4. Brooks gets out

Freedom and civil liberty are shown to be a double-edged sword in this powerful drama. As Red wisely observes, "They send you here for life, and that's exactly what they take – the part that counts, anyhow." It's not enough for the inmates of Shawshank to be physically degraded – their re-integration back into society is calculated to weigh on them heavily. This is heartbreakingly expressed during the moment where veteran prison librarian Brooks (James Whitmore) finds he can't cope with his new life on the outside. As he says, "the world got itself in one big damn hurry" in the years that he's been locked up, and this results in a tragic outcome, set to Newman's plaintive music. However, Brooks' final message does also set up the defiantly hopeful climax of the movie.

5. Andy escapes

The path to freedom is laid with many obstacles in one of Shawshank's most dramatic moments. We know that Andy will get free eventually, but the movie, like the original story, does a terrific job blindsiding us. It turns out Andy has been using a rockhammer, purchased from Red, to dig behind the Rita Hayworth poster (also from Red) in his cell. The lightning-laden reveal of how Andy audaciously escaped Shawshank is a tremendously tense and powerful one, requiring exit through the prison's sewage pipe. When he emerges on the other side to the rousing strains of Newman's score, Andy is essentially re-born in the rain, throwing his hands aloft in one of the film's most famous images.

6. Red finds the tree

Both Darabont's visuals and Newman's score exhale with relief during the film's closing sequences. Red has finally been released, and has been tasked by Andy, prior to his own escape, to find a special item buried beneath a tree in a field. The pastoral strains of the score cleverly mix in the sound of a harmonica, alluding to Red's own tentative steps towards redemption – he has such an instrument in his possession but is shown to not want to play it. The surging strings and gorgeous, sun-laden cinematography of Red's outdoor journey towards salvation are a powerful contrast with the prison's grim claustrophobia. And that moment where Red discovers Andy's hidden letter, urging him to come to Mexico, is like the equivalent of a gorgeous sunset after a stormy, tempestuous day.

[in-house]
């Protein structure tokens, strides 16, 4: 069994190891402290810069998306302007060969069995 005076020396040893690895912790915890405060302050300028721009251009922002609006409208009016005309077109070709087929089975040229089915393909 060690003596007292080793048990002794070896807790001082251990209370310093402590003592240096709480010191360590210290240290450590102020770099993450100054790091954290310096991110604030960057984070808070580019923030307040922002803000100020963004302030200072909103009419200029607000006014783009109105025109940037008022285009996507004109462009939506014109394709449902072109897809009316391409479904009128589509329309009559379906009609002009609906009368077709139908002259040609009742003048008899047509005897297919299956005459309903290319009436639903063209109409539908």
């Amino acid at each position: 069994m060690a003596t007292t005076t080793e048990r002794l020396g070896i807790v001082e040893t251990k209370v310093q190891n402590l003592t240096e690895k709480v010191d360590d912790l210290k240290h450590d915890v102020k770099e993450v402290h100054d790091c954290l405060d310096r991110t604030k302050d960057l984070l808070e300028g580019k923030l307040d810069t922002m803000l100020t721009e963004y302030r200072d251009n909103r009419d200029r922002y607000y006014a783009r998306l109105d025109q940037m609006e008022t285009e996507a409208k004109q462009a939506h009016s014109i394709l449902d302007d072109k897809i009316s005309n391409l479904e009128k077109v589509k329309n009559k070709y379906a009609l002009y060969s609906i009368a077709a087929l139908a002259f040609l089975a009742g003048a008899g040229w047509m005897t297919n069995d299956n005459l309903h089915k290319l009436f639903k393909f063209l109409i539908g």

7. Andy and Red reunited

Few movies have as powerfully cathartic an ending as Shawshank does. Darabont's careful sense of pacing means we're fully invested in the two-decade-long friendship between Andy and Red, and we've been witness to how their respective viewpoints have calcified in that time. Andy has never given up hope, whereas Red appears to have left it behind entirely. This beautiful attention to detail in the character development ensures that the film's final movement is not schmaltzy or maudlin, just a sincere expression of happiness and joy. The final aerial shot of Andy and Red embracing on the Mexican beach respects their privacy, cueing up Newman's gorgeous music over the end credits. Interestingly, this sequence was an addition: King's story actually ends with Red hoping to make it across the border in the bus, his final words resonating: "I hope..."


What are your favourite Shawshank moments, and will you be watching it on the big screen? Let us know @Cineworld.